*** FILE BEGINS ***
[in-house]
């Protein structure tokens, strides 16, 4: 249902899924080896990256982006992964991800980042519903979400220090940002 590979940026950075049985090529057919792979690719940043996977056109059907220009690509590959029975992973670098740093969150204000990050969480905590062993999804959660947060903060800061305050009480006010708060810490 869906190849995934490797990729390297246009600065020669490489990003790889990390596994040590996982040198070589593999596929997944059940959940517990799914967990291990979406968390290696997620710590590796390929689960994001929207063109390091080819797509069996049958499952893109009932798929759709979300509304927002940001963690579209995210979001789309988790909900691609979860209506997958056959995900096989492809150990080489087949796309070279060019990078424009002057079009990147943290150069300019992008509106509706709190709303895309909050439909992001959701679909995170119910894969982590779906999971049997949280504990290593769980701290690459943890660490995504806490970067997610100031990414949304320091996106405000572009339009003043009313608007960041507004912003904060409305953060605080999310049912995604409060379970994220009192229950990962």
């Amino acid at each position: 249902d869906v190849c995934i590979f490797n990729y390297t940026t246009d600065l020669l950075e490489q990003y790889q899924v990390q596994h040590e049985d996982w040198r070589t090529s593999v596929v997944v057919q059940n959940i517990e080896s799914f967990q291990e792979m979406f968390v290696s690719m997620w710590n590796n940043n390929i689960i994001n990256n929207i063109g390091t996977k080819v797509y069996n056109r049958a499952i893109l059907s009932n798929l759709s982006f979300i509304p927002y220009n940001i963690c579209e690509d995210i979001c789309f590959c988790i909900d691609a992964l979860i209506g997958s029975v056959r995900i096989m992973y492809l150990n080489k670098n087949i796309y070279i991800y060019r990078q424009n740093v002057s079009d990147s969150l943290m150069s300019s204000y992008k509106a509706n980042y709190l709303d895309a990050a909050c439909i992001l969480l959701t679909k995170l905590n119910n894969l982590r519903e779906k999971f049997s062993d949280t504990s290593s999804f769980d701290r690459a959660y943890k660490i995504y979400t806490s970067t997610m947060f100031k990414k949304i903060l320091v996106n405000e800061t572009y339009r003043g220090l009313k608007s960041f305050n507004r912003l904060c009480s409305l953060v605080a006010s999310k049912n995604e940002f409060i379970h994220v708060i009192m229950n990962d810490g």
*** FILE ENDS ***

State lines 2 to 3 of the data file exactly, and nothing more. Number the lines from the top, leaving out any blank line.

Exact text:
């Protein structure tokens, strides 16, 4: 249902899924080896990256982006992964991800980042519903979400220090940002 590979940026950075049985090529057919792979690719940043996977056109059907220009690509590959029975992973670098740093969150204000990050969480905590062993999804959660947060903060800061305050009480006010708060810490 869906190849995934490797990729390297246009600065020669490489990003790889990390596994040590996982040198070589593999596929997944059940959940517990799914967990291990979406968390290696997620710590590796390929689960994001929207063109390091080819797509069996049958499952893109009932798929759709979300509304927002940001963690579209995210979001789309988790909900691609979860209506997958056959995900096989492809150990080489087949796309070279060019990078424009002057079009990147943290150069300019992008509106509706709190709303895309909050439909992001959701679909995170119910894969982590779906999971049997949280504990290593769980701290690459943890660490995504806490970067997610100031990414949304320091996106405000572009339009003043009313608007960041507004912003904060409305953060605080999310049912995604409060379970994220009192229950990962």
């Amino acid at each position: 249902d869906v190849c995934i590979f490797n990729y390297t940026t246009d600065l020669l950075e490489q990003y790889q899924v990390q596994h040590e049985d996982w040198r070589t090529s593999v596929v997944v057919q059940n959940i517990e080896s799914f967990q291990e792979m979406f968390v290696s690719m997620w710590n590796n940043n390929i689960i994001n990256n929207i063109g390091t996977k080819v797509y069996n056109r049958a499952i893109l059907s009932n798929l759709s982006f979300i509304p927002y220009n940001i963690c579209e690509d995210i979001c789309f590959c988790i909900d691609a992964l979860i209506g997958s029975v056959r995900i096989m992973y492809l150990n080489k670098n087949i796309y070279i991800y060019r990078q424009n740093v002057s079009d990147s969150l943290m150069s300019s204000y992008k509106a509706n980042y709190l709303d895309a990050a909050c439909i992001l969480l959701t679909k995170l905590n119910n894969l982590r519903e779906k999971f049997s062993d949280t504990s290593s999804f769980d701290r690459a959660y943890k660490i995504y979400t806490s970067t997610m947060f100031k990414k949304i903060l320091v996106n405000e800061t572009y339009r003043g220090l009313k608007s960041f305050n507004r912003l904060c009480s409305l953060v605080a006010s999310k049912n995604e940002f409060i379970h994220v708060i009192m229950n990962d810490g």